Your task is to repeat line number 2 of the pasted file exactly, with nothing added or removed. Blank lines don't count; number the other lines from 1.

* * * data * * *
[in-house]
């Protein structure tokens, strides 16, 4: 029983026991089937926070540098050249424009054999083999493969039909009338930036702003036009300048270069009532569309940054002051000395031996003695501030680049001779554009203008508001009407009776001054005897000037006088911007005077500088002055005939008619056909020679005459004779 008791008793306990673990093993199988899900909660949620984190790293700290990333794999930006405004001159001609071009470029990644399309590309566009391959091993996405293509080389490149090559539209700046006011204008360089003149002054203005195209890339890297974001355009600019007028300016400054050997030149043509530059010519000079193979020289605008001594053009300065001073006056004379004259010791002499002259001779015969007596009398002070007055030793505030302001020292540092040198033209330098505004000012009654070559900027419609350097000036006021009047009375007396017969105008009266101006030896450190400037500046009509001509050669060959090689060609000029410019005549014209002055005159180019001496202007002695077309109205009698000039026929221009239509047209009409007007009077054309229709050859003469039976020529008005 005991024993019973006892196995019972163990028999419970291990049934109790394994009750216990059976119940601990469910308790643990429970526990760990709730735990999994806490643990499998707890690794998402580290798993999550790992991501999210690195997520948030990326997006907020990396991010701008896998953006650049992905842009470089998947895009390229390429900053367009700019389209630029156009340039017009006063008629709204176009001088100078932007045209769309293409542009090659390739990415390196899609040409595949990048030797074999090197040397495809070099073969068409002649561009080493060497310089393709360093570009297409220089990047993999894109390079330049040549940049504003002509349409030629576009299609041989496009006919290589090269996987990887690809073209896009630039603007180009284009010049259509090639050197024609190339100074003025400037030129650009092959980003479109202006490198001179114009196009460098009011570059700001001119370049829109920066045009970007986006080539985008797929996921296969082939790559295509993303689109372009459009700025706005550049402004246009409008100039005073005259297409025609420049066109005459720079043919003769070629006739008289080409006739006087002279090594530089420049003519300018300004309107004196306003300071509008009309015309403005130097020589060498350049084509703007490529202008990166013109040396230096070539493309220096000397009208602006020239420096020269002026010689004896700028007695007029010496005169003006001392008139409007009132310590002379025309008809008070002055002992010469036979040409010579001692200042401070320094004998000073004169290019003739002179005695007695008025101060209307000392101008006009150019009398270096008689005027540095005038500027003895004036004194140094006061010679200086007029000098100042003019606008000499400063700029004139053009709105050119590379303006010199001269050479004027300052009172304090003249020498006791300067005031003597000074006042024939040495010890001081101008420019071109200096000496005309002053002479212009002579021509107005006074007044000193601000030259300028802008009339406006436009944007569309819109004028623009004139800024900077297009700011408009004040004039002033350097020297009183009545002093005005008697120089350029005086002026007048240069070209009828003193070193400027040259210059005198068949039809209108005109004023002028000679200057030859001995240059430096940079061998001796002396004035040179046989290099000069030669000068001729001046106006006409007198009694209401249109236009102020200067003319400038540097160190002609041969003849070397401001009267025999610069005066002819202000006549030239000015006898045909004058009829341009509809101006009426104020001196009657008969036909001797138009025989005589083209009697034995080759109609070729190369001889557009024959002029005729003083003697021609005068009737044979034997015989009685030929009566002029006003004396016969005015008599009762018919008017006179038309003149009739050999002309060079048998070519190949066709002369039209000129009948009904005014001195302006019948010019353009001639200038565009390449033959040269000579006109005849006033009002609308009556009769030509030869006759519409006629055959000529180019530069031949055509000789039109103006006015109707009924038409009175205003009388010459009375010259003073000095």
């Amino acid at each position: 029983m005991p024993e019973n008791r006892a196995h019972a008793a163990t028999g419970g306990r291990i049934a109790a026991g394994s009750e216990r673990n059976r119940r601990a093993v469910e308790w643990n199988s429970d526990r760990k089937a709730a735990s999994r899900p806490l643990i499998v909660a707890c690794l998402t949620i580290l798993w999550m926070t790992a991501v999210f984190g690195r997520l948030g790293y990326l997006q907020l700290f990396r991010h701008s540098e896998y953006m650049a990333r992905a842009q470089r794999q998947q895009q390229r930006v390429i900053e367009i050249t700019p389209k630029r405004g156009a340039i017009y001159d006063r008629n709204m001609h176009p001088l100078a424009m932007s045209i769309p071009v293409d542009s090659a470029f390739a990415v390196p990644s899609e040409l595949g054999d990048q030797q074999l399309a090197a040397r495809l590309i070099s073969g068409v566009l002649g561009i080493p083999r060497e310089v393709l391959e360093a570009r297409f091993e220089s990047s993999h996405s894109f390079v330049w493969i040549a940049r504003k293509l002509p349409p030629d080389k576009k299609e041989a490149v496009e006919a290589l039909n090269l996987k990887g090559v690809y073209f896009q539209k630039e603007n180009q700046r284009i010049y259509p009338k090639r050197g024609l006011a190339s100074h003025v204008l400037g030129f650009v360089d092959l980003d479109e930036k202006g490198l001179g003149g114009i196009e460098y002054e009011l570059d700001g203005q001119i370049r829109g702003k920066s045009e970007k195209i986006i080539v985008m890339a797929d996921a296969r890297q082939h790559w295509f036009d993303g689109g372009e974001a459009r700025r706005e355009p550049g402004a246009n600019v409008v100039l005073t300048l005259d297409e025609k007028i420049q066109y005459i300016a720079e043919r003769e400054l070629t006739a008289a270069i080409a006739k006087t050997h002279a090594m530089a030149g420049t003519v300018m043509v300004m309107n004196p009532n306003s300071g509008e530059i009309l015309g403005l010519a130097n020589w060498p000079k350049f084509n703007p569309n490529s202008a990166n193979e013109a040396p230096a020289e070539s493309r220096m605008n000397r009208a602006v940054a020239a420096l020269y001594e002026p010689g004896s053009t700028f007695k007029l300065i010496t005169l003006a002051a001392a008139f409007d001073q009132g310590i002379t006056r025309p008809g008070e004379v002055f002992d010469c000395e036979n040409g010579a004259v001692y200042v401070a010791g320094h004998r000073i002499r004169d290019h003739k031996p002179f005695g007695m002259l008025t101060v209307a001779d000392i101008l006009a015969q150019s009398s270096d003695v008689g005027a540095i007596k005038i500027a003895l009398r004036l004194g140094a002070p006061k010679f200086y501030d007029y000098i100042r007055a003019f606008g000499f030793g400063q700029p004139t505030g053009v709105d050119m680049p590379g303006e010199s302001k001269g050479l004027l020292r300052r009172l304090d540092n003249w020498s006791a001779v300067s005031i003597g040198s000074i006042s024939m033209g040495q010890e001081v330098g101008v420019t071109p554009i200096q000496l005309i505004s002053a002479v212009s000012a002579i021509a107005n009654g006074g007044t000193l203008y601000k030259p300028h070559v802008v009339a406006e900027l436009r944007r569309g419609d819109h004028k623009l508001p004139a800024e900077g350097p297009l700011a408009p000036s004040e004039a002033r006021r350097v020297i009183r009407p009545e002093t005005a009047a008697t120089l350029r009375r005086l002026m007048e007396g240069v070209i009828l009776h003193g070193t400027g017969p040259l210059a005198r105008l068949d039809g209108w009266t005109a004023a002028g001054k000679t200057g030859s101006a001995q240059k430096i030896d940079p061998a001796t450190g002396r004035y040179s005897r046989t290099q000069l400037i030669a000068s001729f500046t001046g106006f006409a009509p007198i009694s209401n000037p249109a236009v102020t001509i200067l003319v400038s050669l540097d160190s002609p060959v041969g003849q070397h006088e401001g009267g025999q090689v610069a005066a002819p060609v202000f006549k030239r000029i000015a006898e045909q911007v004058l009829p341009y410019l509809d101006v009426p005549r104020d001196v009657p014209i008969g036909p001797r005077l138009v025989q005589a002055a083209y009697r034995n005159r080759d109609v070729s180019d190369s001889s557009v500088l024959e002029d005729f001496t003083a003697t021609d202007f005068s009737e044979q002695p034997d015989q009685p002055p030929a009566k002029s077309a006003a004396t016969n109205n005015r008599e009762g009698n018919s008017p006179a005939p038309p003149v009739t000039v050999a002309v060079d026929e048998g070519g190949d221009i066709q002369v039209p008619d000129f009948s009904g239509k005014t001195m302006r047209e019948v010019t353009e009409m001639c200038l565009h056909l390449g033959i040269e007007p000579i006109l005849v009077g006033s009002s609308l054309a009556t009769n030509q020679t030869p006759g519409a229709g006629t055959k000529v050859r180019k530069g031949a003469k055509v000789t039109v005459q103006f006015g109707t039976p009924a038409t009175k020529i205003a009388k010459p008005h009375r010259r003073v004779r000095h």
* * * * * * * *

């Protein structure tokens, strides 16, 4: 029983026991089937926070540098050249424009054999083999493969039909009338930036702003036009300048270069009532569309940054002051000395031996003695501030680049001779554009203008508001009407009776001054005897000037006088911007005077500088002055005939008619056909020679005459004779 008791008793306990673990093993199988899900909660949620984190790293700290990333794999930006405004001159001609071009470029990644399309590309566009391959091993996405293509080389490149090559539209700046006011204008360089003149002054203005195209890339890297974001355009600019007028300016400054050997030149043509530059010519000079193979020289605008001594053009300065001073006056004379004259010791002499002259001779015969007596009398002070007055030793505030302001020292540092040198033209330098505004000012009654070559900027419609350097000036006021009047009375007396017969105008009266101006030896450190400037500046009509001509050669060959090689060609000029410019005549014209002055005159180019001496202007002695077309109205009698000039026929221009239509047209009409007007009077054309229709050859003469039976020529008005 005991024993019973006892196995019972163990028999419970291990049934109790394994009750216990059976119940601990469910308790643990429970526990760990709730735990999994806490643990499998707890690794998402580290798993999550790992991501999210690195997520948030990326997006907020990396991010701008896998953006650049992905842009470089998947895009390229390429900053367009700019389209630029156009340039017009006063008629709204176009001088100078932007045209769309293409542009090659390739990415390196899609040409595949990048030797074999090197040397495809070099073969068409002649561009080493060497310089393709360093570009297409220089990047993999894109390079330049040549940049504003002509349409030629576009299609041989496009006919290589090269996987990887690809073209896009630039603007180009284009010049259509090639050197024609190339100074003025400037030129650009092959980003479109202006490198001179114009196009460098009011570059700001001119370049829109920066045009970007986006080539985008797929996921296969082939790559295509993303689109372009459009700025706005550049402004246009409008100039005073005259297409025609420049066109005459720079043919003769070629006739008289080409006739006087002279090594530089420049003519300018300004309107004196306003300071509008009309015309403005130097020589060498350049084509703007490529202008990166013109040396230096070539493309220096000397009208602006020239420096020269002026010689004896700028007695007029010496005169003006001392008139409007009132310590002379025309008809008070002055002992010469036979040409010579001692200042401070320094004998000073004169290019003739002179005695007695008025101060209307000392101008006009150019009398270096008689005027540095005038500027003895004036004194140094006061010679200086007029000098100042003019606008000499400063700029004139053009709105050119590379303006010199001269050479004027300052009172304090003249020498006791300067005031003597000074006042024939040495010890001081101008420019071109200096000496005309002053002479212009002579021509107005006074007044000193601000030259300028802008009339406006436009944007569309819109004028623009004139800024900077297009700011408009004040004039002033350097020297009183009545002093005005008697120089350029005086002026007048240069070209009828003193070193400027040259210059005198068949039809209108005109004023002028000679200057030859001995240059430096940079061998001796002396004035040179046989290099000069030669000068001729001046106006006409007198009694209401249109236009102020200067003319400038540097160190002609041969003849070397401001009267025999610069005066002819202000006549030239000015006898045909004058009829341009509809101006009426104020001196009657008969036909001797138009025989005589083209009697034995080759109609070729190369001889557009024959002029005729003083003697021609005068009737044979034997015989009685030929009566002029006003004396016969005015008599009762018919008017006179038309003149009739050999002309060079048998070519190949066709002369039209000129009948009904005014001195302006019948010019353009001639200038565009390449033959040269000579006109005849006033009002609308009556009769030509030869006759519409006629055959000529180019530069031949055509000789039109103006006015109707009924038409009175205003009388010459009375010259003073000095």